What Should Pres. Obama Do About Educational Reform?

Bonnie BraceyBy Bonnie Bracey Sutton
Editor, Policy Issues

[Updated 8.2.10 – links added: “A Blueprint for Reform: The Reauthorization of the Elementary and Secondary Education Act”; “In the News: More Opposition to Duncan’s Reform Policies: Defending Obama’s Education Agenda”; “Our Communities Left Behind: An Analysis of the Administration’s School Turnaround Policies.” -bbs/js]

The problem that President Obama is having should be addressed. I think he is between a rock and a hard place in his efforts to change the face of education. What do you, our ETCJ readers, writers, and editors, think he should do?

To post your comment, click on the title of this article and scroll down to the comment box. To start the discussion, here are a few documents that you might want to read:

Valerie Strauss, “Obama, Education, Snooki, Civil Rights and Bryan Bass” (The Answer Sheet, Washington Post, 30 July 2010): The president’s “terribly misguided $4.35 billion competitive grant program is, apparently, more important than health care reform, the economic recovery program, improving the student loan program, increasing Pell Grant payouts, and, well, anything else he has accomplished since becoming president.” Continue reading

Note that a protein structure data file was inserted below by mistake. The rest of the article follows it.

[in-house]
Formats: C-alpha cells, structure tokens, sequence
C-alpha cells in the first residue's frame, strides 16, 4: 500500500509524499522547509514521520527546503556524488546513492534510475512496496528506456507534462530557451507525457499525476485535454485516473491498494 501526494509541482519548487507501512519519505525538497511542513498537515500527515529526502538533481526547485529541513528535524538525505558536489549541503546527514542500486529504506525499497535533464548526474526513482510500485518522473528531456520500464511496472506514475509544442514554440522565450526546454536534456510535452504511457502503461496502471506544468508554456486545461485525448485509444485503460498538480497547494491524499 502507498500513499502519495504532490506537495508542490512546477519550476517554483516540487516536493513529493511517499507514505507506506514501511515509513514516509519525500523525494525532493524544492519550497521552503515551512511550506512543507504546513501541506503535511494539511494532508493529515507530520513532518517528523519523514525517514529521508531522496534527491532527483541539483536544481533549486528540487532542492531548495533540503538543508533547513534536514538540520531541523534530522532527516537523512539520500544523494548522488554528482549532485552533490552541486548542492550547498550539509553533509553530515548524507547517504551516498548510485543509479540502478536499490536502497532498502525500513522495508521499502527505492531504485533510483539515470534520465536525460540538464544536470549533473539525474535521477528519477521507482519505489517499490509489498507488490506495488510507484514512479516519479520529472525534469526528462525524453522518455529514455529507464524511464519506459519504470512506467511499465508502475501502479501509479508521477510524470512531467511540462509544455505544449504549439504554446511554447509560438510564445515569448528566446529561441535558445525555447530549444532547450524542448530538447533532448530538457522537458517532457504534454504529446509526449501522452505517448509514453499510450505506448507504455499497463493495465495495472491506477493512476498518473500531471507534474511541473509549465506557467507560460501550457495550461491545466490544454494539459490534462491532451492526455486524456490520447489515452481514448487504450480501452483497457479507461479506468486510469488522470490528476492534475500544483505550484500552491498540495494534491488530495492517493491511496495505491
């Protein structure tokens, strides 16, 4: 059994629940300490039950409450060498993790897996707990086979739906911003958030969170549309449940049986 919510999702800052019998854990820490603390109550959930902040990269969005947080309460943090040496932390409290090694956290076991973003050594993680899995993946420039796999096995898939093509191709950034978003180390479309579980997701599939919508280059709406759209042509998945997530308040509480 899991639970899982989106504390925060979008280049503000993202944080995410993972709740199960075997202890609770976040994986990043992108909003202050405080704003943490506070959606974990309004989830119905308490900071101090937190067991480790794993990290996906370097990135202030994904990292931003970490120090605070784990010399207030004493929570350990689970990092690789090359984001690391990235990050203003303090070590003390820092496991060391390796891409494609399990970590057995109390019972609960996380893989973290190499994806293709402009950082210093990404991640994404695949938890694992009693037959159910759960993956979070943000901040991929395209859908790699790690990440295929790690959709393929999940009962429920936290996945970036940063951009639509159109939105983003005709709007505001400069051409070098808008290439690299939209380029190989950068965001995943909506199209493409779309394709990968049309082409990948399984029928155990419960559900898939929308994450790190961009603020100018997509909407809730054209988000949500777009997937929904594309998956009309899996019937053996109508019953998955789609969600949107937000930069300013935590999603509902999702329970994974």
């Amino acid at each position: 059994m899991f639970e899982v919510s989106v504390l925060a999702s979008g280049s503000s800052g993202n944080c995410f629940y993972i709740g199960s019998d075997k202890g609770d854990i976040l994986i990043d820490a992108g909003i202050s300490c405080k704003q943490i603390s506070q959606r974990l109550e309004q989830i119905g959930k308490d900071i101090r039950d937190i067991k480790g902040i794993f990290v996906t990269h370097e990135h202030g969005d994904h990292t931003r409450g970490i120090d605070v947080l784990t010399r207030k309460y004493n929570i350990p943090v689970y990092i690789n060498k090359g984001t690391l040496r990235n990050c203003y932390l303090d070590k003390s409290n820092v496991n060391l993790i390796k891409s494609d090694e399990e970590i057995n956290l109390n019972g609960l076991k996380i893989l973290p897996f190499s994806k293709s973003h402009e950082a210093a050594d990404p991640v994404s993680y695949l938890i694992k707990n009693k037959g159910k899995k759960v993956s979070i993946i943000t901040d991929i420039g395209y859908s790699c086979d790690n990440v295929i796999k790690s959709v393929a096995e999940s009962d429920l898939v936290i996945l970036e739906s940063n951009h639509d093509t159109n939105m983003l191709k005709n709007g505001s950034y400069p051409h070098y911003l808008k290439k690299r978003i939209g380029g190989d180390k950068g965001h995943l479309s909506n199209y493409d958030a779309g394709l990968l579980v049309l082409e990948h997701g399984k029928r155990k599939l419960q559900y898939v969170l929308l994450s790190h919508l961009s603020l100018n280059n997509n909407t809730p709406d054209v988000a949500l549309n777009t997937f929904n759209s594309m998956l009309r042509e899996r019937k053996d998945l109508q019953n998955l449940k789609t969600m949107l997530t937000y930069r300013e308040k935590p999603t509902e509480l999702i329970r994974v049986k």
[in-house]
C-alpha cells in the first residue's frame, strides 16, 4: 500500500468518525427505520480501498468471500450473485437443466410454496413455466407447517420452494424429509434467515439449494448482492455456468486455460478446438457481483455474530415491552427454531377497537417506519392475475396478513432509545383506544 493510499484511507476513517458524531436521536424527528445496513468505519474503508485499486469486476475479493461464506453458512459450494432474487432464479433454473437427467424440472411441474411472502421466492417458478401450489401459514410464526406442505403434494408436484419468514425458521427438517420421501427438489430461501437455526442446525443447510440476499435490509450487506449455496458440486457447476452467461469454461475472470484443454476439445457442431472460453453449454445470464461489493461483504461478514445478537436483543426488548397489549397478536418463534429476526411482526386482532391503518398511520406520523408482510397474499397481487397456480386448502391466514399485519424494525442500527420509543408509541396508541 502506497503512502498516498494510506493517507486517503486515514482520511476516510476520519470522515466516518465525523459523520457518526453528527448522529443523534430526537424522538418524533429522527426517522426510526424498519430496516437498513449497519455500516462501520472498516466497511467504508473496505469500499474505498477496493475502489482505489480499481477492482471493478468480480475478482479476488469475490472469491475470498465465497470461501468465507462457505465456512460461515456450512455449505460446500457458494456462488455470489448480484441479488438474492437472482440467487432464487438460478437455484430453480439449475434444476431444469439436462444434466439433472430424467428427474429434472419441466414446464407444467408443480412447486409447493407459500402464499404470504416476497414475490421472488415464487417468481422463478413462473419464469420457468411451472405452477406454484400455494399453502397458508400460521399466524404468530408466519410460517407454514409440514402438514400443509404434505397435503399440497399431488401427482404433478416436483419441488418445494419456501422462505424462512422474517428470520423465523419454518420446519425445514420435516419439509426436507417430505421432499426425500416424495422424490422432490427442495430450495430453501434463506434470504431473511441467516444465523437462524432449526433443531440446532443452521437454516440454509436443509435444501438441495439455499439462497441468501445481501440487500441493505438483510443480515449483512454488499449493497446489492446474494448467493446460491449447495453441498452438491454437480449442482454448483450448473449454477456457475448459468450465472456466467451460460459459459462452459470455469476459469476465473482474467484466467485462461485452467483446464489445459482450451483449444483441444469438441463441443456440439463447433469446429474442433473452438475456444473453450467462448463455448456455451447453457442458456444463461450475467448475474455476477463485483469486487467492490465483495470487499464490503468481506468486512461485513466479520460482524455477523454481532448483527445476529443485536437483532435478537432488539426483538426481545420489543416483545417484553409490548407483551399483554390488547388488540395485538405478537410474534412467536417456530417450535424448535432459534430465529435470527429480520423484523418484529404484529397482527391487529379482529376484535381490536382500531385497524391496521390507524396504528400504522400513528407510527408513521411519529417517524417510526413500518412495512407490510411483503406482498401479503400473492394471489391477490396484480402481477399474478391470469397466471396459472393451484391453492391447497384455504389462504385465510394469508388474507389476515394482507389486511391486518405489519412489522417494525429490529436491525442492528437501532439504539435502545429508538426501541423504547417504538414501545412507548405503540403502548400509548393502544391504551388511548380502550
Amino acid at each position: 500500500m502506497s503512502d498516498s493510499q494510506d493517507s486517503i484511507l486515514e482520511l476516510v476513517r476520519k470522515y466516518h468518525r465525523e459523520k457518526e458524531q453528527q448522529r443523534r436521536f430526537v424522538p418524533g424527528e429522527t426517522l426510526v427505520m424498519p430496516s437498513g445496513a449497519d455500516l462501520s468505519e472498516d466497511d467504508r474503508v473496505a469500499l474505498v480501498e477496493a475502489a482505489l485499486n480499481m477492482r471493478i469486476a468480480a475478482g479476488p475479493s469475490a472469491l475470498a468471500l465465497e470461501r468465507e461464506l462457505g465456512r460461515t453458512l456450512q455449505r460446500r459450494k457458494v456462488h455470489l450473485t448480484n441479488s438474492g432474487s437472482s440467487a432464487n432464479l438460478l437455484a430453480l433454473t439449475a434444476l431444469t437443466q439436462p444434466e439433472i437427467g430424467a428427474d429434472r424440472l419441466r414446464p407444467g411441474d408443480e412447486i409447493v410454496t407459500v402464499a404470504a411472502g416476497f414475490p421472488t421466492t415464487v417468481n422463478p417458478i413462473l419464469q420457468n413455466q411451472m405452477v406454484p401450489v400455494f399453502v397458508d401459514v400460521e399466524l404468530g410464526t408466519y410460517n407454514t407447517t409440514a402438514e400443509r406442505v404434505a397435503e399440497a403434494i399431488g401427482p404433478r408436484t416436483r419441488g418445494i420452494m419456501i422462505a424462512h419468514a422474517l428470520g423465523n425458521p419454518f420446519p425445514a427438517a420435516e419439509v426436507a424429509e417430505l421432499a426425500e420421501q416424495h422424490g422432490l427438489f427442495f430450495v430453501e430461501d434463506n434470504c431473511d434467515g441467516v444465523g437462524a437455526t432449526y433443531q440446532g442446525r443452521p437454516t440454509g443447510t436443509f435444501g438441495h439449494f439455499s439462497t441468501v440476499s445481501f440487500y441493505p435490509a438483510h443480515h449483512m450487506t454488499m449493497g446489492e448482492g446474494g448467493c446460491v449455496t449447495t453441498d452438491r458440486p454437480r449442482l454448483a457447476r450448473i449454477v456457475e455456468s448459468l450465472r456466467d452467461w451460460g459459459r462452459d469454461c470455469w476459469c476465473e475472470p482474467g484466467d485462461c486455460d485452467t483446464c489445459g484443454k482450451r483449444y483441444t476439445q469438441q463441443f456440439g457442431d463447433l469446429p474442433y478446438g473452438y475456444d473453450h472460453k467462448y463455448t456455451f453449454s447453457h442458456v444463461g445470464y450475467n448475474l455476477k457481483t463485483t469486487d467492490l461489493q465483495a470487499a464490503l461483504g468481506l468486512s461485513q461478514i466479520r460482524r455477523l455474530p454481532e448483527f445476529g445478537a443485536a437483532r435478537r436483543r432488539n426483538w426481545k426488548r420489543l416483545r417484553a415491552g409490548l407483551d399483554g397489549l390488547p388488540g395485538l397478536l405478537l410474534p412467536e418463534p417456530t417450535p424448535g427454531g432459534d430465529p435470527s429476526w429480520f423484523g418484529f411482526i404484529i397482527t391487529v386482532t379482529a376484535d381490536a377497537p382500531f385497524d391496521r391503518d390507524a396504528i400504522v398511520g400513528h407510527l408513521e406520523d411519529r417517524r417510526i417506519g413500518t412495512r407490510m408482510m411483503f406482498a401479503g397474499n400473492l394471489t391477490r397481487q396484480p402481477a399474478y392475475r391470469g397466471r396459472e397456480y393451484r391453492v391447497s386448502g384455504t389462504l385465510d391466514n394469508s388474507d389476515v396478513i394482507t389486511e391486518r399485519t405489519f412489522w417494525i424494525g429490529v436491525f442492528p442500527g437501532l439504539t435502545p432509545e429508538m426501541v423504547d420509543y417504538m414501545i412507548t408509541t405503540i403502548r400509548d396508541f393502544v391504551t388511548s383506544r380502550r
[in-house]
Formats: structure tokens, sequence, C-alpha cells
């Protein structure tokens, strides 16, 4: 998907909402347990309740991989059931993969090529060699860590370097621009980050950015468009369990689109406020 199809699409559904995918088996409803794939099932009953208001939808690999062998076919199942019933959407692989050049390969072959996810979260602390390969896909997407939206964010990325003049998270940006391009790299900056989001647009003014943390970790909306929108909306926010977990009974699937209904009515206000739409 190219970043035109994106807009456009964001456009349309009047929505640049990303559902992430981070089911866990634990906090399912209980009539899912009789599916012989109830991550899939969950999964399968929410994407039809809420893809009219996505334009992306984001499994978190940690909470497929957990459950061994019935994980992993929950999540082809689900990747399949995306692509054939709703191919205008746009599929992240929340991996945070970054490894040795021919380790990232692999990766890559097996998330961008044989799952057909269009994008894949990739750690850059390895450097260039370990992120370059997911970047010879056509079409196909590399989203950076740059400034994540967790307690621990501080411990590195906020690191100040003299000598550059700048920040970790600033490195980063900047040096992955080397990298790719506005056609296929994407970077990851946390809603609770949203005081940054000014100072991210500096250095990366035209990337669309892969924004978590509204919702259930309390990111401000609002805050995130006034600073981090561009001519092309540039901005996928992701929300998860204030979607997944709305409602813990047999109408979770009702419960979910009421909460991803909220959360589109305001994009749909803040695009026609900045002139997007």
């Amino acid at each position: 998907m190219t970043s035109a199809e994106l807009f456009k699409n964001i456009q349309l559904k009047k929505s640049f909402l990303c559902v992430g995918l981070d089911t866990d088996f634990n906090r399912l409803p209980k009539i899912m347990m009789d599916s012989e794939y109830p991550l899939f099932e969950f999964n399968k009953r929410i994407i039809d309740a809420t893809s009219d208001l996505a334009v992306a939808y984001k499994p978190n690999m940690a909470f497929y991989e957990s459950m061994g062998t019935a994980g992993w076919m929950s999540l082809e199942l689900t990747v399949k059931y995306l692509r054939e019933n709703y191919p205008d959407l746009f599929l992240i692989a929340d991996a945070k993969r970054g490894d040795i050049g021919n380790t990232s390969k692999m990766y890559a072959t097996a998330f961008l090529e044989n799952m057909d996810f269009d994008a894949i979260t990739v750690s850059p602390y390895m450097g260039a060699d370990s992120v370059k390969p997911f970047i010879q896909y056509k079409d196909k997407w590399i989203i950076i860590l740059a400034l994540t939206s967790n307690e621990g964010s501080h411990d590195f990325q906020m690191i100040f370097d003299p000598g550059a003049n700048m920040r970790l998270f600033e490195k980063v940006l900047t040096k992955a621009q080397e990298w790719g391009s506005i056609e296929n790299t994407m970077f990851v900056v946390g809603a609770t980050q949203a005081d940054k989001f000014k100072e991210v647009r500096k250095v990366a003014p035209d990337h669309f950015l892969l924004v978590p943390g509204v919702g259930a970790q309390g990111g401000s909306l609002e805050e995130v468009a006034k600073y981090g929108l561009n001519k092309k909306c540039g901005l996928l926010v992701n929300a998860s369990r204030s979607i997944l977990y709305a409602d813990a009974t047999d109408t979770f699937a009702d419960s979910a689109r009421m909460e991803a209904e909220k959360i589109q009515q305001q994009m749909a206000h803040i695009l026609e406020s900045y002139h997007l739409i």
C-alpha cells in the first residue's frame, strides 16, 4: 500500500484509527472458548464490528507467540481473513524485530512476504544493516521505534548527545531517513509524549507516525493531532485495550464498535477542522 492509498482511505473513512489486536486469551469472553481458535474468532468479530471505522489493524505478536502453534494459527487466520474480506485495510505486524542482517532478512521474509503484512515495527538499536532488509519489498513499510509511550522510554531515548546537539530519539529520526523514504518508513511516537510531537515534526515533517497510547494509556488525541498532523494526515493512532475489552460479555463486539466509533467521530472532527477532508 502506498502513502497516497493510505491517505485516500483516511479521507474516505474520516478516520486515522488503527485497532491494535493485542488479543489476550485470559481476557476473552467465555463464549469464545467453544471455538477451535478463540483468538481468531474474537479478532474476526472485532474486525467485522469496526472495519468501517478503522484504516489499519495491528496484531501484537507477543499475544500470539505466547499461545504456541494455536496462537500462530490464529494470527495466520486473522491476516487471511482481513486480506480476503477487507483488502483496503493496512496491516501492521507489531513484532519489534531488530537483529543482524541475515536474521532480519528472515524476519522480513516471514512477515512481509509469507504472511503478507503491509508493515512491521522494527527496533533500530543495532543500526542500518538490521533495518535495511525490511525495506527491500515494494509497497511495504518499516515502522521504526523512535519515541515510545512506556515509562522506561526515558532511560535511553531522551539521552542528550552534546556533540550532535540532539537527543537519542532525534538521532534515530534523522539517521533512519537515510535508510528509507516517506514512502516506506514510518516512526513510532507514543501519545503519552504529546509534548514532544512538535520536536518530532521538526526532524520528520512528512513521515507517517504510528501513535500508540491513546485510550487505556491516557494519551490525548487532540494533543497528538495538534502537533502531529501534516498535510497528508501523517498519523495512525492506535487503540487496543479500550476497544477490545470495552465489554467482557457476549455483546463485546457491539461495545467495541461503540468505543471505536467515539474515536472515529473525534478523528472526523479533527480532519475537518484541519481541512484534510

India Steps Forward in Science Education

Harry KellerBy Harry Keller
Editor, Science Education

A recent press release in The Hindu newspaper, titled “Virtual lab for exploring science in top 10 institutes,” explained a new initiative by the government of India.

The release states, “Students pursuing higher studies at the country’s top technical institutes will now be able to do any experiment without going to a laboratory but through virtual labs.” It goes on to note that the government will be spending $40 million (Rs 2 billion) to complete this project within a year.

Coming on the heels of new virtual science lab commercial products from Romania, Turkey, and Scotland, this announcement should have our attention for two reasons.